If you thought having to put your phone on airplane mode when flying was annoying, brace yourself. Airport screeners are going to start being extra vigilant when it comes to checking electronics carried on US-bound international flights, according to Homeland Security Secretary John Kelly.
"Unless we raise our security standards, terrorists will find a way to attack the weakest link. Today is just a starting point to reduce insider threats and identify suspicious passengers," said Kelly at a press conference Wednesday.
The new measures include "conducting heightened screening of personal electronic devices," according to the DHS, as well as "enhancing overall passenger screening," and "deploying advanced technology, expanding canine screening, and establishing additional preclearance locations." In other words: more officers, more dogs, new tech, and a lot more people's phones being examined.
Reports of American citizens having their phones confiscated at the border, without explanation, have increased over the last few months, and security has been formally increased following a string of terrorist attacks in Europe. In March, the US banned laptops and any electronic bigger than a smartphone from incoming flights 10 airports in the Middle East and North Africa, including the following countries: Turkey, Morocco, Jordan, Egypt, the United Arab Emirates, Qatar, Saudi Arabia, and Kuwait.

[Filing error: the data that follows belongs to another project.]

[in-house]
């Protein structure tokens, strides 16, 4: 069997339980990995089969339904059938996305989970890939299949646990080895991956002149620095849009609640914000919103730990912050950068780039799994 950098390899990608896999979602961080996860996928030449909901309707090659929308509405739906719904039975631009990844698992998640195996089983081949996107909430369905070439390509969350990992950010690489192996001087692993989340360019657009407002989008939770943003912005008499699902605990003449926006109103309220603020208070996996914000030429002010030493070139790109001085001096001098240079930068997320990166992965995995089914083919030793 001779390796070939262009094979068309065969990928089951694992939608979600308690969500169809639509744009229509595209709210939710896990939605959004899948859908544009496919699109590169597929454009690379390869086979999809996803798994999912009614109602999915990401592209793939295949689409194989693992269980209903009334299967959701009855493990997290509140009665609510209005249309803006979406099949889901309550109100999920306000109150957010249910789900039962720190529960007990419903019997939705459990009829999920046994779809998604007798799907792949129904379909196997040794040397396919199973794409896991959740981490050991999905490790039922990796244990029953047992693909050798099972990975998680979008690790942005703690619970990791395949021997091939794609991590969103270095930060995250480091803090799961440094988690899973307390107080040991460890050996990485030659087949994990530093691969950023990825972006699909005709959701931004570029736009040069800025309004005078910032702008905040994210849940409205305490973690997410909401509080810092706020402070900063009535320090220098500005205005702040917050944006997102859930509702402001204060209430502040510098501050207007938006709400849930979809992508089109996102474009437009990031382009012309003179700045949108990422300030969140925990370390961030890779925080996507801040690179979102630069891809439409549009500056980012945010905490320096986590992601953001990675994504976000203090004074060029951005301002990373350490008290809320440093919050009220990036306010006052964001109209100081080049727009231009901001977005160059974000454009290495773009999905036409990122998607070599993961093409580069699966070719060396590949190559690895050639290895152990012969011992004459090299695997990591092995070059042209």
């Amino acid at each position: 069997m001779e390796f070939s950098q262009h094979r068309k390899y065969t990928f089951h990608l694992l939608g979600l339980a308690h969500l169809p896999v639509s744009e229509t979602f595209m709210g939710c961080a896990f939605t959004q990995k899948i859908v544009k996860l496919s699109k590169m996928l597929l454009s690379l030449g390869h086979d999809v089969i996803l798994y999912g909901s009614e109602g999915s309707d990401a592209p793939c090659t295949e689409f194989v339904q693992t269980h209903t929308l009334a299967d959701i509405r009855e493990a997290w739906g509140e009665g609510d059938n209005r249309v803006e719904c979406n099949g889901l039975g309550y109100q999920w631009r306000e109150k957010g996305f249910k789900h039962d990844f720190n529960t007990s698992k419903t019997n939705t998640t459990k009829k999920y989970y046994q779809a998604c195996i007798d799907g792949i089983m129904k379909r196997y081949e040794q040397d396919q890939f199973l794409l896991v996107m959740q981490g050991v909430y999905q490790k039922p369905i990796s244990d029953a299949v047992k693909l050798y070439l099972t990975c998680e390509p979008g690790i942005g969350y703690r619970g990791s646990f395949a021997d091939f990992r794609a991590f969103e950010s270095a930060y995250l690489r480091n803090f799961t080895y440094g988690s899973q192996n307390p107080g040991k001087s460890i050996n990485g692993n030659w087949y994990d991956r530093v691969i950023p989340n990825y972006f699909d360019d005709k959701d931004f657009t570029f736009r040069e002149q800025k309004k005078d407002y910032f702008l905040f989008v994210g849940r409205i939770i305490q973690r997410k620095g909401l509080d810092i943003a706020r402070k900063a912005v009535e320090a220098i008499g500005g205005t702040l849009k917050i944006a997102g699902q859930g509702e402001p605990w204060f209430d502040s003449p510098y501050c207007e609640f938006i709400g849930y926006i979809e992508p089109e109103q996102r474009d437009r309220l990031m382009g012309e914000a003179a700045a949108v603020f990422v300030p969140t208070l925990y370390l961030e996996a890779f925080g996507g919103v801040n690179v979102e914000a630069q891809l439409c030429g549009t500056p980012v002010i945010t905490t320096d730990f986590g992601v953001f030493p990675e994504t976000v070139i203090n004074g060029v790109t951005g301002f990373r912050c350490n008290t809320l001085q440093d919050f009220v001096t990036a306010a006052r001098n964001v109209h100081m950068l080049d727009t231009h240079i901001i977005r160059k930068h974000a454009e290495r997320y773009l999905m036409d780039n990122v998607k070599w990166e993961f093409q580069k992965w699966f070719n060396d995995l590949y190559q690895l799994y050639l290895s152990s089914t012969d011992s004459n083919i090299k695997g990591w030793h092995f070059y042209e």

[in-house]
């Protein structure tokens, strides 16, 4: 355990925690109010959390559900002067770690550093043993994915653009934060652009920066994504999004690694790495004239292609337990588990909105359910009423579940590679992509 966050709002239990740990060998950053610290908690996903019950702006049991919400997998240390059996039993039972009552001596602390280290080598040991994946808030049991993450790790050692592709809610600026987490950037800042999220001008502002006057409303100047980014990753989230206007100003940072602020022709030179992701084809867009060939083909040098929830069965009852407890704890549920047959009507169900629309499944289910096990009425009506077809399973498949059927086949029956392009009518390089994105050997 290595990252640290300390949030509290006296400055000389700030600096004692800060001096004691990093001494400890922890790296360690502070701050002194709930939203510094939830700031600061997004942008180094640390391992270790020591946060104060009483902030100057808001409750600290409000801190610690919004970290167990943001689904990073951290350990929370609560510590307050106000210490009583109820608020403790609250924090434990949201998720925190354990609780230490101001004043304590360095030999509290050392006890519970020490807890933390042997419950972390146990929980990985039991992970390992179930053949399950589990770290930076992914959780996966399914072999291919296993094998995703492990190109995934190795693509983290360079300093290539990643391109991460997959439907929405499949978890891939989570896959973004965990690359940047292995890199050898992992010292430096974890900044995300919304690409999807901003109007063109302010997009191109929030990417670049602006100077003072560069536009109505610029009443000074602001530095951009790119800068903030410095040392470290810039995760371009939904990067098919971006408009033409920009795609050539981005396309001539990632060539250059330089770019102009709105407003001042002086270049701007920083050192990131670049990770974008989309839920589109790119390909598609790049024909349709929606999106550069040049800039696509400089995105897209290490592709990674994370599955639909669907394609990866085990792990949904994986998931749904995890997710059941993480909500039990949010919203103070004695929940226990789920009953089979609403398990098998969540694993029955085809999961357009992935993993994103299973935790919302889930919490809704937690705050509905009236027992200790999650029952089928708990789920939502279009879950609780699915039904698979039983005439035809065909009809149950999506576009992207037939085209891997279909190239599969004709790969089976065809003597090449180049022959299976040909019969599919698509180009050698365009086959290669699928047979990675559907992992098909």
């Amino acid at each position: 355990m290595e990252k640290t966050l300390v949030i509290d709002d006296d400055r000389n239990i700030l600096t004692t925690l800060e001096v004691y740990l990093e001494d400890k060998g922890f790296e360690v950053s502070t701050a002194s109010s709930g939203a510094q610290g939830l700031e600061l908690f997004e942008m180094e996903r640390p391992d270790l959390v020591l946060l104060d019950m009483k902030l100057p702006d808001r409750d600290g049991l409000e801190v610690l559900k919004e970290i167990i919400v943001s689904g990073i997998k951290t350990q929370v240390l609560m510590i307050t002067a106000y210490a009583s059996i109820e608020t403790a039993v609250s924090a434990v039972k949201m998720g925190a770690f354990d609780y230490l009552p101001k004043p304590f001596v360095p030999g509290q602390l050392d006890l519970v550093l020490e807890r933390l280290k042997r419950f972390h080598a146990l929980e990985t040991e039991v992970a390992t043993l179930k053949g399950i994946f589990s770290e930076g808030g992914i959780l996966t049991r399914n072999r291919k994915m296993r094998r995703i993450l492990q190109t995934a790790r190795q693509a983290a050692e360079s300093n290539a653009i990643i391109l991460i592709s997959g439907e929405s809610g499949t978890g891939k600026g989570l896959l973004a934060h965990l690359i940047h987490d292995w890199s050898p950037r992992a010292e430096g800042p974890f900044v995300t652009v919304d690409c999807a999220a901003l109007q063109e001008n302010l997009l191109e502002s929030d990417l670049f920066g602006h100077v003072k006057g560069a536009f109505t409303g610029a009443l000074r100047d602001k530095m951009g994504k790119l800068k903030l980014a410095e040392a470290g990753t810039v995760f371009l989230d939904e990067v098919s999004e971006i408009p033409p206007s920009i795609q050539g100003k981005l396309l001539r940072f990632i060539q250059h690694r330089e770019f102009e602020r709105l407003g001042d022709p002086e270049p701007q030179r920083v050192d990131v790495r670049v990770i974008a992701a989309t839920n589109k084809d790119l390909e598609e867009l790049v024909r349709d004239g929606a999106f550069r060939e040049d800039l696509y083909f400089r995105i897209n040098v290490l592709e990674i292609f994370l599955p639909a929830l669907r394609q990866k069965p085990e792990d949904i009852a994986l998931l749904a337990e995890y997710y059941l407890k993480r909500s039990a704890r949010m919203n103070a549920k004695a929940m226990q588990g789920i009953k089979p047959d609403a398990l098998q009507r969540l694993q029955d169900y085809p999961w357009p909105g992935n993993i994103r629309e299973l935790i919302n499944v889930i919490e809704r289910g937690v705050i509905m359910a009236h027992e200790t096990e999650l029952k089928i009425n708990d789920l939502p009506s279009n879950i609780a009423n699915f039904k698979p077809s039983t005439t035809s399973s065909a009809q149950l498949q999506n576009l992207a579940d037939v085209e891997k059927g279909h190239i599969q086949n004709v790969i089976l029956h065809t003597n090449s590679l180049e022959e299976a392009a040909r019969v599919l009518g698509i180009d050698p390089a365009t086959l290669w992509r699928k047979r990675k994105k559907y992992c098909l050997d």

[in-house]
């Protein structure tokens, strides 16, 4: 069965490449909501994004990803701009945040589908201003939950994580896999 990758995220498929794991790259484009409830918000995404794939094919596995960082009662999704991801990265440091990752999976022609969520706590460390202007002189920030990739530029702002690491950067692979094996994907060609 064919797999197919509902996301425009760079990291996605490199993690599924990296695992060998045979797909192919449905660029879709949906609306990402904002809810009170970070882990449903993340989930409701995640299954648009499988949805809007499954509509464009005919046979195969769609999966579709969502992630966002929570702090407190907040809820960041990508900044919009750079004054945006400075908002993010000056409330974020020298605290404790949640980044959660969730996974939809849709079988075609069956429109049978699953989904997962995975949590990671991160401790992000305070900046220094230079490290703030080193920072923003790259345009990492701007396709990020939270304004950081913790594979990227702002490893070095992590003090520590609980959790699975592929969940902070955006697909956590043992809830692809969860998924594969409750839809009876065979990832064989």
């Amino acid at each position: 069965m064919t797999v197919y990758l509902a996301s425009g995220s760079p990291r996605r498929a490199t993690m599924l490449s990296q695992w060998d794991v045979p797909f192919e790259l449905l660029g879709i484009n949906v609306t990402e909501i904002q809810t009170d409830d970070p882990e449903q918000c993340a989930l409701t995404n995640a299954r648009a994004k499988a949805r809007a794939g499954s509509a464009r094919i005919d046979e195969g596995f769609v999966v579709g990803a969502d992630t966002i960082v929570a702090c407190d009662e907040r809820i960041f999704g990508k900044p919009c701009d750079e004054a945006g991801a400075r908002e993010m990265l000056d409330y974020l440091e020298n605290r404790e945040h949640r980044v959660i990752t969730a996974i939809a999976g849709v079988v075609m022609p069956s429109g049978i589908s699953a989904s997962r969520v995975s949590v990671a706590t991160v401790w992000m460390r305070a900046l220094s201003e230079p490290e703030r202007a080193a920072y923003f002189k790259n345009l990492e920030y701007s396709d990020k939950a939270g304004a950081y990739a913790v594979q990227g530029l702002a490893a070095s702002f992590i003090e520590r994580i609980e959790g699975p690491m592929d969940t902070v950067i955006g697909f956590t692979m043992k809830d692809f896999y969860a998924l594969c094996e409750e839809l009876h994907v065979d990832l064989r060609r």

Kelly has previously been vocal about his desire to implement strict protocols around electronics on flights, including considering banning all laptops on all US-flights.
"There's a real threat—numerous threats against aviation," Kelly said in an interview with Fox News in May. "That's really the thing that they are obsessed with, the terrorists, the idea of knocking down an airplane in flight, particularly if it's a US carrier, particularly if it's full of mostly US folks."
I emailed and called the DHS to get clarity on what, exactly, "heightened screening," would entail, but have not yet gotten a response. We will update this story when we hear back.
Several recent reports show that the US continues to experiment with ways to bolster or change its airport security. In May, a handful of US airports did a trial run of a security measure that required passengers to take books and magazines out of their carry-on luggage during screening, and American Airlines has begun testing a 3D-bag-screener that provides detailed images of passenger's belongings.
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